Seems pretty usable. It definitely communicates good information. I'm a little dodgy on how the scores are calculated. I've got some simple and highly reused code that only gets a score of 72. I haven't been able to create a method with a score between 80 and 99.
Great Tool, saves some time as you don't have to run the analysis all the time manually just to check you didn't sacrificed maintainability for that new fancy feature. Works even for web projects without a project file, which is neat as those get messy a lot faster than "normal" projects.
A must have tool! Although the description says "Only works on C#", it does work with VB.NET (at least as of March 2013).
Here's some improvement suggestions: - Explain what the numbers between parenthesis mean. For example, when one see "Maintainability Index: 41 (-25)" it should be obvious what (-25) means. - Somehow explain what is the target value (or range) for each metric. For example, what is an acceptable range for the cyclomatic complexity measure? - Change measure's color (in the Codelens area, not just in the pop-up) when it's outside of the target range in order to highlight the problem (maybe could use green, yellow, and red). - Measures could be refreshed more often (or changes could be detected). I sometimes have to close-reopen a file to have the score recomputed.
I noticed procedures that were not unduly complicated were being flagged making the procedures very distracting. It would be much better if you could configure the index rate level before flagging (color-coded underlines) procedures occurs.
While installing I got an error this could not be installed because of .net framework not available.
1/30/2015 01:00:44 PM - Install Error : Microsoft.VisualStudio.ExtensionManager.MissingTargetFrameworkException: The extension 'Microsoft CodeLens Code Health Indicator' requires a version of the .NET Framework that is not installed.
This is because 2015 has been installed. Other VISX suffer from this too. WebEssentials VISX has solved this.
Good idea, but displaying the maintainability index always makes the text visually more complex. Please provide an option to show only the green, yellow and red icons with a percentage; and another one to set a threshold. For example, show the indicator (a red square) above only those methods, which maintainability index is critical and display nothing above other methods.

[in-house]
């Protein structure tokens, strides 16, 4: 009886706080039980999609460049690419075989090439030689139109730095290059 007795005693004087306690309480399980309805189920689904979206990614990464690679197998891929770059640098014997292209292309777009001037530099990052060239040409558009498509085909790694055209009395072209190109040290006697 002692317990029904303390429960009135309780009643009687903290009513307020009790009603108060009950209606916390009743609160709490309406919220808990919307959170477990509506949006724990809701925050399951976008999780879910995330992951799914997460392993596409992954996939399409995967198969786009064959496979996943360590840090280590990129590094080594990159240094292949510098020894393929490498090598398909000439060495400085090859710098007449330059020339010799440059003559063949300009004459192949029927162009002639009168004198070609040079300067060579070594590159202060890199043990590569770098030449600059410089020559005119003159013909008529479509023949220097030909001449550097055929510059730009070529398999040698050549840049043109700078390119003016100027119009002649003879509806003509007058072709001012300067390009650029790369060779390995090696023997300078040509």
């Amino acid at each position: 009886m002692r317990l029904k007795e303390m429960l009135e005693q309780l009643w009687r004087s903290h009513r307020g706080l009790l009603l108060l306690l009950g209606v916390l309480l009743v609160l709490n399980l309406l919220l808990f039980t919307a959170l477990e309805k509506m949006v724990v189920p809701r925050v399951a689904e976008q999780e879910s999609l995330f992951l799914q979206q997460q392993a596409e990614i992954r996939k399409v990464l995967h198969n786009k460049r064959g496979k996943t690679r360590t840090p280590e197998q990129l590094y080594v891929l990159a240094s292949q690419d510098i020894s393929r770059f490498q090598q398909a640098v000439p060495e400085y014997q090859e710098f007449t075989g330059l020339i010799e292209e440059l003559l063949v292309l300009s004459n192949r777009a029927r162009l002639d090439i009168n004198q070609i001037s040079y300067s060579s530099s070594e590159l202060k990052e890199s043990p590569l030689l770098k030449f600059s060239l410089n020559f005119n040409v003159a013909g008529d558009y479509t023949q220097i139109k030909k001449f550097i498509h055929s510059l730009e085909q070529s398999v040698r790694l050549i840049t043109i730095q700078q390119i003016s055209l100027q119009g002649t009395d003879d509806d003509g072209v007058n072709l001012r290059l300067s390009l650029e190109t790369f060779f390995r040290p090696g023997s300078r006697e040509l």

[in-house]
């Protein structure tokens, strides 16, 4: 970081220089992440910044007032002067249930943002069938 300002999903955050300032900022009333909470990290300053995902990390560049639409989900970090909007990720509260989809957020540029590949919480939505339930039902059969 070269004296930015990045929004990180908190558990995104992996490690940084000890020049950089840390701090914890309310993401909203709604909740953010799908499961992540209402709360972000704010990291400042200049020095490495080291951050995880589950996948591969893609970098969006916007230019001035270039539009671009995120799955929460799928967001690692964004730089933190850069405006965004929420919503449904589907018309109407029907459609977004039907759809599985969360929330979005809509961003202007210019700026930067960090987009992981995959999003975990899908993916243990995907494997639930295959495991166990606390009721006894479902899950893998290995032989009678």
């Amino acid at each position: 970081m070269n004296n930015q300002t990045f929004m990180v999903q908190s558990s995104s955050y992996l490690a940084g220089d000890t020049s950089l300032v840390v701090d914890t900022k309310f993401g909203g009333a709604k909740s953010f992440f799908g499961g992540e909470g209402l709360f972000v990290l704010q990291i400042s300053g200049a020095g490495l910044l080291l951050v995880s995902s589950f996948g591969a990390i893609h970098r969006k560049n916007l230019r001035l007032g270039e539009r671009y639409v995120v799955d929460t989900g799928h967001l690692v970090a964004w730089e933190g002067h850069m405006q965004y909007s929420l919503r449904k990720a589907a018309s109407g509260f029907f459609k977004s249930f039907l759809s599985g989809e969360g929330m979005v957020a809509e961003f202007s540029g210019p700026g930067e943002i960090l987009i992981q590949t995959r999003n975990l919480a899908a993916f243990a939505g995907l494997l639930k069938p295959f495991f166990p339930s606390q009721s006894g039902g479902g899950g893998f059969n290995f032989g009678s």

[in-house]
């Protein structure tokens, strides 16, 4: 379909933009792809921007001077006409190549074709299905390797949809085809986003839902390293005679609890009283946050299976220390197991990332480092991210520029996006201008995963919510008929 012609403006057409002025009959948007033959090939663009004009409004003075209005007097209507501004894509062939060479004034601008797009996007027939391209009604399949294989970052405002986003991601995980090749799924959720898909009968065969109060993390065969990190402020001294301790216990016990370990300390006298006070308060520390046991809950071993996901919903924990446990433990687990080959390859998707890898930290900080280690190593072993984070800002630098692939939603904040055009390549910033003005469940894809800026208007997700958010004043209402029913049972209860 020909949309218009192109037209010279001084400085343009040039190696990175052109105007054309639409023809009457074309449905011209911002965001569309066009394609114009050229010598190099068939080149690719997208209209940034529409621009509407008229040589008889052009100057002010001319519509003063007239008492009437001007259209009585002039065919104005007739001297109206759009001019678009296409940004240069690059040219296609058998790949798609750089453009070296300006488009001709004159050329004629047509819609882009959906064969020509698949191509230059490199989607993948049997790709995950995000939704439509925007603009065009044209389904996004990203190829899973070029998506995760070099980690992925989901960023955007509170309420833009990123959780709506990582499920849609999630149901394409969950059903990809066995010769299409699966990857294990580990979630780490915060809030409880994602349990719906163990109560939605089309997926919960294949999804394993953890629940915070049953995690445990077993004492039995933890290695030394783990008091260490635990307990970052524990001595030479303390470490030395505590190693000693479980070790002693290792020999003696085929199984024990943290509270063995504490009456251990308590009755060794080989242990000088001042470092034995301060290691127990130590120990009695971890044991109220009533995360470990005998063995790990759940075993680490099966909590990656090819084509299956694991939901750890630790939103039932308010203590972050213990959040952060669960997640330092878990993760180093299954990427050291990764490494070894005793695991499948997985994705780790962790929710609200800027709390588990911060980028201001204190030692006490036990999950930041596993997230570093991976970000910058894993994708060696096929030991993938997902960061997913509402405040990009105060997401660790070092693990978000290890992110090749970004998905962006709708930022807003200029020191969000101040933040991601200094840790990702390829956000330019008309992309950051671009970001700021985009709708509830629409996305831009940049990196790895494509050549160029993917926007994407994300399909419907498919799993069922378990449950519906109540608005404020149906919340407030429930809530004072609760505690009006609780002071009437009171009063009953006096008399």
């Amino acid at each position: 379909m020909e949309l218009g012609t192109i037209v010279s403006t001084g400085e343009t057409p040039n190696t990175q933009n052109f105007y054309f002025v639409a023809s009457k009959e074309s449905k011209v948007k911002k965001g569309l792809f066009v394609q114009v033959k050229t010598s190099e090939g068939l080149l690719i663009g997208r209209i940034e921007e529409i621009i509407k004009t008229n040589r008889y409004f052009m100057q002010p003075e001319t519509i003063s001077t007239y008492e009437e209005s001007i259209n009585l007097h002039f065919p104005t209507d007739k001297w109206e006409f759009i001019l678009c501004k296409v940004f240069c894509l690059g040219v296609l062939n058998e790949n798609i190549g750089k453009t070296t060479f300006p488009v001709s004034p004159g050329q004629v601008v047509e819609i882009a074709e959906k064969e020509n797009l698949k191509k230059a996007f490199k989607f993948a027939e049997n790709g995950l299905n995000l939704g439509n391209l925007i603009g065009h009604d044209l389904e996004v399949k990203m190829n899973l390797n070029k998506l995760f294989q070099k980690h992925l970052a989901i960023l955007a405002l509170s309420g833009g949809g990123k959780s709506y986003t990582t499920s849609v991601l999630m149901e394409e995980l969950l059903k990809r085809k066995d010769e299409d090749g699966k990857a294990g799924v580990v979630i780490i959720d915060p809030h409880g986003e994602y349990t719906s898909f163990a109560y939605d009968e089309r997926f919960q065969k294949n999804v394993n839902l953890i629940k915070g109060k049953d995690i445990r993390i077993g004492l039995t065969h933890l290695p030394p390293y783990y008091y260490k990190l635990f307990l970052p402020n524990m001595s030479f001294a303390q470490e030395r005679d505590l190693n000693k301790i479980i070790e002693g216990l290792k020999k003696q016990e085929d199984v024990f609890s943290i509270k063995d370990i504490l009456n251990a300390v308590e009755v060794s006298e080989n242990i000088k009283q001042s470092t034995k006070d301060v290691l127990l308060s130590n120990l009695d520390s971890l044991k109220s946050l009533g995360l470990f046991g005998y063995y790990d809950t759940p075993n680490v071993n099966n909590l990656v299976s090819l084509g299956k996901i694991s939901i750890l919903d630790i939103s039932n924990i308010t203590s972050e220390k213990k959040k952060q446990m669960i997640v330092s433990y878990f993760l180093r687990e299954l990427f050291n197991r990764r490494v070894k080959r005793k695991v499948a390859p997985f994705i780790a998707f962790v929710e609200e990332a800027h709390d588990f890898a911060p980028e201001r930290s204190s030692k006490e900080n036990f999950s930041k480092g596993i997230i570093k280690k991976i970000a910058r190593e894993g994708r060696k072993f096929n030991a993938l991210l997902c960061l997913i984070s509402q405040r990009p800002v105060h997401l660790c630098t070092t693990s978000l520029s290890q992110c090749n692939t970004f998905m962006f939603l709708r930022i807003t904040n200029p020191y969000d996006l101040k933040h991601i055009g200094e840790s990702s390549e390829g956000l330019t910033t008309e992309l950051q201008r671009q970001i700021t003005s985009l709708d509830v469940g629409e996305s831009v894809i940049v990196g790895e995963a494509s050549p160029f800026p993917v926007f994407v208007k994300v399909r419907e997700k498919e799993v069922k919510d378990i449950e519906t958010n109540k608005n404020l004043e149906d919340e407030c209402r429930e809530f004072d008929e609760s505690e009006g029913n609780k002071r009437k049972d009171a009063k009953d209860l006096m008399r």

I would like the UI to place a green, yellow or red filled box next to the maintainability score as this at a glance shows me where I might want to refactor.
I would also like to remove the colour from the refactor up/down change indication triangle.
Seems to work if you had it installed before you update to Update 2 or Update 3 RC.
The installer is looking for a specific version Microsoft.VisualStudio.Ultimate Version : [12.0,12.0.20827.3].
Can the installer be updated to include support for Update 2 and Update 3 versions?
I changed the installation target to the following and it still didnt show up in editor settings although extension manager says it's installed and enabled. Any ideas?
<InstallationTarget Id="Microsoft.VisualStudio.Premium" Version="[12.0,12.0.30501.00]" />
CodeLens is only supported in Visual Studio Ultimate. So you will not be able to see this indicator by installing the binaries in Visual Studio Premium. [Updating the installation target is not a supported operation by the way].
I have the same issue but for the premium version of VS2013
On main page says:
UPDATE: The extension has been updated to allow it to install on all versions of Visual Studio 2013 (including updates). that's not really true!
If you extract the vsix file (it's just a zip file), you can edit the "extension.vsixmanifest" file to change the supported version.
On my machine, I had to edit line 13 to read as follows:
<InstallationTarget Id="Microsoft.VisualStudio.Ultimate" Version="[12.0,12.0.30501.00]" />
Also, while it may have been obvious to me, I should also state that you'll need to zip up the directory again and change the extension to vsix first.
I used 7zip and it didn't work, so I just opened the original vsix file in 7zip and inserted my edited file over top of the existing one. Double-clicking on the vsix file detected my version of Visual Studio correctly and allowed me to install it.